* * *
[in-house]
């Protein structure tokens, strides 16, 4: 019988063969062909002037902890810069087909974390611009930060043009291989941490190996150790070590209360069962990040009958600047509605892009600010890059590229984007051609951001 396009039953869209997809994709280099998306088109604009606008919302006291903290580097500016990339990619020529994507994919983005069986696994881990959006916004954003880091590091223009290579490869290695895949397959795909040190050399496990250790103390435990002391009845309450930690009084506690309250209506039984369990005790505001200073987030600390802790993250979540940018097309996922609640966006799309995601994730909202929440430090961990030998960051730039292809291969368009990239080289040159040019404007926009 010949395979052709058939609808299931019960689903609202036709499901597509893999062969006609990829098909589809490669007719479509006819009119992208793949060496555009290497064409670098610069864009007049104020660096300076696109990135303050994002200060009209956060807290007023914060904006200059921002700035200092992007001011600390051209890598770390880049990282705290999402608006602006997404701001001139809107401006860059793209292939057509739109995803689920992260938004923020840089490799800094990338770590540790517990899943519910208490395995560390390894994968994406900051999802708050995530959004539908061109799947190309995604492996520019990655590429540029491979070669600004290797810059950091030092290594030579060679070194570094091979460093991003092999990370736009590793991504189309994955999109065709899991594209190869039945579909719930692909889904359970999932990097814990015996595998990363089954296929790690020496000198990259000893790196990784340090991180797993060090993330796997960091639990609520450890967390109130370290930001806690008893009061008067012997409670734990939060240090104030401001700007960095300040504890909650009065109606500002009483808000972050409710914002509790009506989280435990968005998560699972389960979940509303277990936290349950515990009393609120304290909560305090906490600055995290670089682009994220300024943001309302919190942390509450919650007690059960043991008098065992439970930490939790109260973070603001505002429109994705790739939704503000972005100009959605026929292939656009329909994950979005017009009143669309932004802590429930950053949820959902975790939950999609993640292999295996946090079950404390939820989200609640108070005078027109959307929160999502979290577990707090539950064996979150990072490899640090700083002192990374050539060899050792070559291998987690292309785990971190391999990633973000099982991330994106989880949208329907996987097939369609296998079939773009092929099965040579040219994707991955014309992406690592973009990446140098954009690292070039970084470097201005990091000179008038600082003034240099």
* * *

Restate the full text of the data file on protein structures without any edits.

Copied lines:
[in-house]
């Protein structure tokens, strides 16, 4: 019988063969062909002037902890810069087909974390611009930060043009291989941490190996150790070590209360069962990040009958600047509605892009600010890059590229984007051609951001 396009039953869209997809994709280099998306088109604009606008919302006291903290580097500016990339990619020529994507994919983005069986696994881990959006916004954003880091590091223009290579490869290695895949397959795909040190050399496990250790103390435990002391009845309450930690009084506690309250209506039984369990005790505001200073987030600390802790993250979540940018097309996922609640966006799309995601994730909202929440430090961990030998960051730039292809291969368009990239080289040159040019404007926009 010949395979052709058939609808299931019960689903609202036709499901597509893999062969006609990829098909589809490669007719479509006819009119992208793949060496555009290497064409670098610069864009007049104020660096300076696109990135303050994002200060009209956060807290007023914060904006200059921002700035200092992007001011600390051209890598770390880049990282705290999402608006602006997404701001001139809107401006860059793209292939057509739109995803689920992260938004923020840089490799800094990338770590540790517990899943519910208490395995560390390894994968994406900051999802708050995530959004539908061109799947190309995604492996520019990655590429540029491979070669600004290797810059950091030092290594030579060679070194570094091979460093991003092999990370736009590793991504189309994955999109065709899991594209190869039945579909719930692909889904359970999932990097814990015996595998990363089954296929790690020496000198990259000893790196990784340090991180797993060090993330796997960091639990609520450890967390109130370290930001806690008893009061008067012997409670734990939060240090104030401001700007960095300040504890909650009065109606500002009483808000972050409710914002509790009506989280435990968005998560699972389960979940509303277990936290349950515990009393609120304290909560305090906490600055995290670089682009994220300024943001309302919190942390509450919650007690059960043991008098065992439970930490939790109260973070603001505002429109994705790739939704503000972005100009959605026929292939656009329909994950979005017009009143669309932004802590429930950053949820959902975790939950999609993640292999295996946090079950404390939820989200609640108070005078027109959307929160999502979290577990707090539950064996979150990072490899640090700083002192990374050539060899050792070559291998987690292309785990971190391999990633973000099982991330994106989880949208329907996987097939369609296998079939773009092929099965040579040219994707991955014309992406690592973009990446140098954009690292070039970084470097201005990091000179008038600082003034240099």